Getting a Spinal Tumor Patient Back on the Road
Melissa Bingham, of Blue Bell, Pennsylvania, often travels for her job. “I am director of operations for a company that provides business consultation for veterinary practices,” she says. “I visit practices in a number of states.”
Earlier this year, she developed numbness in her legs and abdomen and was referred to a neurologist. “Vidhu B. Gupta, MD, sent me for an emergency MRI. It turned out that I had a tumor pressing on my spinal cord.” Meningiomas, the type of tumor on Melissa’s spine, occur in the membranes surrounding the spinal cord. They are usually benign but can be malignant.
“I was sent to the Emergency Trauma Center (ETC). The physician there said he was surprised to see me walking, based on the size and position of the tumor. At that point, it was the middle of the night and I was very scared. A physician assistant from Neurosurgical Associates of Abington came in to explain the results and reassured me about what would happen next.“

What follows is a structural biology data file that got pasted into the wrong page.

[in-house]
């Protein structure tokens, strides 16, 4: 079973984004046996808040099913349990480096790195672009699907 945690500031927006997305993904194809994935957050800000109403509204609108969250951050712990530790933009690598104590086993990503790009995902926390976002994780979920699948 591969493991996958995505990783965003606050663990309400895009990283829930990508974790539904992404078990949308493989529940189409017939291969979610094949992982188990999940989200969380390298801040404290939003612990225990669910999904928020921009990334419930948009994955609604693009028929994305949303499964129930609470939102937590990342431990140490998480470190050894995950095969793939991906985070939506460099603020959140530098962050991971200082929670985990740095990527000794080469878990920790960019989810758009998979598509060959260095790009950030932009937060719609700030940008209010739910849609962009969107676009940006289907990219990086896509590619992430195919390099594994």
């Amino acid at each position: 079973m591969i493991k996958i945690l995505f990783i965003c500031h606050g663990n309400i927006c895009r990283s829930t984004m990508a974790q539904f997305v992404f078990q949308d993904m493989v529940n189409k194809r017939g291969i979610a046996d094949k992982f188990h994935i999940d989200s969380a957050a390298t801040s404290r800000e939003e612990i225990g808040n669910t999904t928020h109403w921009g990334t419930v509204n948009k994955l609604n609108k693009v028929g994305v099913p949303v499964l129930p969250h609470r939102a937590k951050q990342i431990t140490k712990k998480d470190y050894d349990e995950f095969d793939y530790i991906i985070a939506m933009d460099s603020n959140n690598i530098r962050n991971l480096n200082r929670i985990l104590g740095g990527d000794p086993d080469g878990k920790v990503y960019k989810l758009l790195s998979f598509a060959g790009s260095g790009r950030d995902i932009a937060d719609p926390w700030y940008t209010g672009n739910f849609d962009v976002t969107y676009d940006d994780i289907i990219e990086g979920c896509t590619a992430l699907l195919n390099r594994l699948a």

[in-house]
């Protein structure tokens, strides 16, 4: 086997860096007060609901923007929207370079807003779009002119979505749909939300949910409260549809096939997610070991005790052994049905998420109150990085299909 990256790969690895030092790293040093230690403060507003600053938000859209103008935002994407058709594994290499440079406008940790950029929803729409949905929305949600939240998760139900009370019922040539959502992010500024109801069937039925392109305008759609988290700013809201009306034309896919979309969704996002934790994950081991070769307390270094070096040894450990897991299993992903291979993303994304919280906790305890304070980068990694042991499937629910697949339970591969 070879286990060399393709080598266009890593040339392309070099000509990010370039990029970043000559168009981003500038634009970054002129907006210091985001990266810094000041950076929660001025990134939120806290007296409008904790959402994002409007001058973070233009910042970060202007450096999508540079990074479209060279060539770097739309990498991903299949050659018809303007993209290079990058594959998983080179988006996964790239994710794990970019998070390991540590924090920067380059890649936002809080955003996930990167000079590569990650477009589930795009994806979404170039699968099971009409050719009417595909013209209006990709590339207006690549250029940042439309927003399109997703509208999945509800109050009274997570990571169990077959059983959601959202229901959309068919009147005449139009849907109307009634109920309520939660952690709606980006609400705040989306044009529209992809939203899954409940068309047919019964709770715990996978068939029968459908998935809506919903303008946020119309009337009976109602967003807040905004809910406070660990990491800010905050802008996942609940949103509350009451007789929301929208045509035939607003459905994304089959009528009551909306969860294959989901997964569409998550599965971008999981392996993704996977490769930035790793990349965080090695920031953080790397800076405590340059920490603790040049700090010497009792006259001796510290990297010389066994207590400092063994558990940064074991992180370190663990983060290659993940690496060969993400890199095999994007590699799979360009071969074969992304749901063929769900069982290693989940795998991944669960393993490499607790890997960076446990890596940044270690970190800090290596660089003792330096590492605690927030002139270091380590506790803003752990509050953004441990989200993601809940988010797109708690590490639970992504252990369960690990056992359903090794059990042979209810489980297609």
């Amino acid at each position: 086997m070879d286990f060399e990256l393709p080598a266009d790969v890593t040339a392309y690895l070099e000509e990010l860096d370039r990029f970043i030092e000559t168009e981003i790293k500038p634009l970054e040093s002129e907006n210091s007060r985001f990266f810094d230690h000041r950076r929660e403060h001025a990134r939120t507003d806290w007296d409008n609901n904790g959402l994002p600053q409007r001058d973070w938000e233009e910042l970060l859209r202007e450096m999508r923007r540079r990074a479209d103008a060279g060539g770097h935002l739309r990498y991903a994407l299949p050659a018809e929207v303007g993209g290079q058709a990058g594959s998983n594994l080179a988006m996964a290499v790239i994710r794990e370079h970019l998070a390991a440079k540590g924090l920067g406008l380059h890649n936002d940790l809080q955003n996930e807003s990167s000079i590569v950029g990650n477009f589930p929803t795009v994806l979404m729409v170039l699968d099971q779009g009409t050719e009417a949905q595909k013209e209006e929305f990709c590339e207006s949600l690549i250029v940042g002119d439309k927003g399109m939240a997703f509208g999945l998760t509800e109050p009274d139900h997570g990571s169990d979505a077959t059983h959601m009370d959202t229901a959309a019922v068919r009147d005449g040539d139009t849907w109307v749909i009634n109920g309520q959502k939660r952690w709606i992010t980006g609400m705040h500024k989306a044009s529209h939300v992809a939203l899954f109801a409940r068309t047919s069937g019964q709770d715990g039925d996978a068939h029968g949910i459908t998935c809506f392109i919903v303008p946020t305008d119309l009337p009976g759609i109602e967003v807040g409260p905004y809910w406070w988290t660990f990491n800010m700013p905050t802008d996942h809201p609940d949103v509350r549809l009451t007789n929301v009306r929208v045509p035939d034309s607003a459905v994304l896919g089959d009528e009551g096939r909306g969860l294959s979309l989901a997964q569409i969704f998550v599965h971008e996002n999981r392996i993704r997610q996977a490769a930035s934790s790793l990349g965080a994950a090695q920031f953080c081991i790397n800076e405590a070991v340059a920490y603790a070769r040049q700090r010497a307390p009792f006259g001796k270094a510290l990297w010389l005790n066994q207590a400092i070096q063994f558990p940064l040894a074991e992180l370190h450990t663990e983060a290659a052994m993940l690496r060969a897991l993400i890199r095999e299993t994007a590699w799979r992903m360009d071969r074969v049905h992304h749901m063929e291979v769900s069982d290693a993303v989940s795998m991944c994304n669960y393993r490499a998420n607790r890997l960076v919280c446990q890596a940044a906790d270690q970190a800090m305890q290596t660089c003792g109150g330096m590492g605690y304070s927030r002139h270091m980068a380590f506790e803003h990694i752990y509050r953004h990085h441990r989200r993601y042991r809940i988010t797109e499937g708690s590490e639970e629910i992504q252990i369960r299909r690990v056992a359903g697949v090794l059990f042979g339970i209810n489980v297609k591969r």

At every step of the way ... I was treated with compassion and empathy. I always felt I had chosen the right place for my care.
Surgery was scheduled quickly with Douglas W. Laske, MD, Chief of the Neurosurgery Division at Jefferson Abington Hospital, an expert on spinal tumors. Dr. Laske removed the tumor and, fortunately, it was benign. According to Dr. Laske, “Melissa’s lower extremity sensation and gait improved after the surgery.”
“At every step of the way, from the neurologist’s office to the ETC to my operation and inpatient stay, I was treated with compassion and empathy,” says Melissa. “I always felt I had chosen the right place for my care.”